Given the Government’s stated goal of decentralizing the country, drawing people out of Port-au-Prince will require a robust peri-urban and rural agenda. Here again, the Government of Haiti has observed the critical role that agriculture must play in that effort. If we can put people to work in the agriculture sector, raise their incomes, strengthen their markets, and support them to grow and buy nutritious food, we will enable the long-term decentralization strategy, and provide incentives for Haitians to live and work in areas of the country like the North that are less vulnerable to natural disasters.
To be clear, the opportunity in Haitian agriculture is not without challenges: s mall farms; limited mechanization; low yields; soil erosion; limited access to agricultural inputs; scarce credit; high post-harvest losses; and poor or non-existent rural infrastructure. These are real challenges.
The earthquake both mitigates and exacerbates these challenges. With the upcoming planting season, there will be a greater supply of farm laborers, but there may also be additional mouths to feed. The destruction of the ports means that trade has been disrupted but farmers may benefit from an increased demand for locally grown food. And though the donor community is committed to supporting Haiti with food aid, this aid must be properly targeted to avoid depressing food prices and hurting farmers.
Already, in this emergency-to-relief-to-recovery phase, the US and other donors have joined forces with the Haitian Ministry of Agriculture to fund important cash-for-work programs that are employing displaced people and others in rural areas outside Port-au-Prince. These workers are rehabilitating damaged agricultural infrastructure such as irrigation canals and farm-to-market roads and restoring vital watersheds so that they can withstand the seasonal rains and hurricanes. We are also planning to assist in providing resources for seed and fertilizer to ensure that farmers can capitalize on the planting season.
By giving people the opportunity to earn cash through productive jobs, we create the means for people to purchase what they need, stimulate the local economy and contribute to the country’s long-term foundation for growth. And, by designing and implementing such programs in close cooperation with the Government of Haiti, we can help ensure that emergency efforts build local capacity rather than substitute for it. If we as donors do our job well, we can and should put ourselves out of business.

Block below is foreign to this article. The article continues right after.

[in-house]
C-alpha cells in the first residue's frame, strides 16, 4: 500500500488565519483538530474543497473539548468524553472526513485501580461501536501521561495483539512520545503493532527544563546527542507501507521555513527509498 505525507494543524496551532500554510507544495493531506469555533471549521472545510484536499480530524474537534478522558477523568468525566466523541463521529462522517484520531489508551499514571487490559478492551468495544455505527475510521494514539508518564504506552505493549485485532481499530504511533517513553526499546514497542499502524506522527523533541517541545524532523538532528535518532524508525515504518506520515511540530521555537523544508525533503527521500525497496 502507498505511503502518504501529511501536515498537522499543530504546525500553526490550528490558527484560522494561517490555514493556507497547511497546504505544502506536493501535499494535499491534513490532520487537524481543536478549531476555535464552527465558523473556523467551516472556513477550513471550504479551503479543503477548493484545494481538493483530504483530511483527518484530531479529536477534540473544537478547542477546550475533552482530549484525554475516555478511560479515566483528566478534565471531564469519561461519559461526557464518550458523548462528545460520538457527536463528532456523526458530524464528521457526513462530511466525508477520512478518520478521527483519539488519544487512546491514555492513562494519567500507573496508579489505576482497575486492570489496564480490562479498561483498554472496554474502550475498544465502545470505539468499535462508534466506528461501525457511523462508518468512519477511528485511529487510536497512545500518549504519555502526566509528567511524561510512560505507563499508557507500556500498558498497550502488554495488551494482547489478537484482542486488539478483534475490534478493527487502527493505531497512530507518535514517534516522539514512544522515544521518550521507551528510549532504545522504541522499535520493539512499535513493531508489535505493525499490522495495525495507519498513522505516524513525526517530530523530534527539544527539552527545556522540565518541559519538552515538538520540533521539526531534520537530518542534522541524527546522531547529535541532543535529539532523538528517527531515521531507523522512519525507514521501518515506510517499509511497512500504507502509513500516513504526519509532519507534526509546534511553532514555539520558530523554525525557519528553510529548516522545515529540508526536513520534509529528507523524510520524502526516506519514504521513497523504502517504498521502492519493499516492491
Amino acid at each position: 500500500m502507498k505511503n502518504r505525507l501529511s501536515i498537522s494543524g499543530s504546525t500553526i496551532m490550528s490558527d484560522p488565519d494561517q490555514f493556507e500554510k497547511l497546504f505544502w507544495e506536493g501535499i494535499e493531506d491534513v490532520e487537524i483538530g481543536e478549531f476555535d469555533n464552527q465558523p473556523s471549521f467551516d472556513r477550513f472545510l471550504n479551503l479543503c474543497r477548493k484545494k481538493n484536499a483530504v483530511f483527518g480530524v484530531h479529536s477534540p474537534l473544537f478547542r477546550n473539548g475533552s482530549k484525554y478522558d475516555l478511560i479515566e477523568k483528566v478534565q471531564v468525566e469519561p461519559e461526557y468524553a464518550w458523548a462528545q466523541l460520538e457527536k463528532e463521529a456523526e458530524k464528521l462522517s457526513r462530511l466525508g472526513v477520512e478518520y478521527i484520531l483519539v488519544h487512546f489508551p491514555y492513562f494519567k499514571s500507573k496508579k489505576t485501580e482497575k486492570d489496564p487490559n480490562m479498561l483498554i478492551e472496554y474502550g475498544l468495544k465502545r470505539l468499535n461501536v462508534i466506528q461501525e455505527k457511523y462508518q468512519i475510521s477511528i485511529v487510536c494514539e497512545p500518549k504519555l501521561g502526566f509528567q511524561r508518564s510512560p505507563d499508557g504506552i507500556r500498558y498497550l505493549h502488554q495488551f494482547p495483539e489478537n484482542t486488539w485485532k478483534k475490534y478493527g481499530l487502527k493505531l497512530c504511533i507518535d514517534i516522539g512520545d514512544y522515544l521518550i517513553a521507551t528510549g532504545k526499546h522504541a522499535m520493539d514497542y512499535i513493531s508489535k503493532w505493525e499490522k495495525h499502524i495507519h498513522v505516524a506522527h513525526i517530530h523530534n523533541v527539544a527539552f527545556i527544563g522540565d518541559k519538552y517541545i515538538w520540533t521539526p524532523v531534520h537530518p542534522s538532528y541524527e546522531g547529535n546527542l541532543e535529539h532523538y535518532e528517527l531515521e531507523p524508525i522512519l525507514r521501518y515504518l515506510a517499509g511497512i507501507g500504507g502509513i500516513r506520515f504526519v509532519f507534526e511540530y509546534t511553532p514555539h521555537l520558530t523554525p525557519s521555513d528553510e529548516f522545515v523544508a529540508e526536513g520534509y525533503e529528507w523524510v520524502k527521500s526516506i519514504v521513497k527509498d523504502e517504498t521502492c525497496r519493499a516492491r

In July of last year, I had the pleasure of accompanying Minster Gue on a visit to a farming community outside Port-au-Prince. In the months following this visit, a US-Haitian team traveled the country between July and October, visiting farms, watersheds, markets and mills. In the end, they recommended a robust agriculture development strategy focused on three core elements: Grow More, Save More, Sell More.
To grow more, the Government of Haiti and the US government teams determined to focus on small and low productivity producers. To concentrate on staple crops that make up most of the Haitian diet, as well as market vegetables, fruits and crops that improve both nutrition and income. To invest in irrigation systems that are critical for rapid increases in lowland production of staple crops such as rice and vegetables. To protect fragile environments with environmentally sustainable infrastructure investments through a community integrated watershed management planning framework and hillside tree cropping. And to focus our investments in improved inputs such as seed stock and fertilizer, alongside extension and training to help farmers effectively use these inputs to increase productivity.
To save more, Haiti and the US government determined to increase investments in post-harvest infrastructure and training modules. To encourage farmers and marketers to adopt efficient, improved handling practices. To target investments in farm-to-market roads, given the key role roads can play in stimulating an agriculture economy. And, to work with the Government of Haiti to improve public sector capacity in food safety and food quality by investing in science-based sanitary and phytosanitary systems that meet international standards.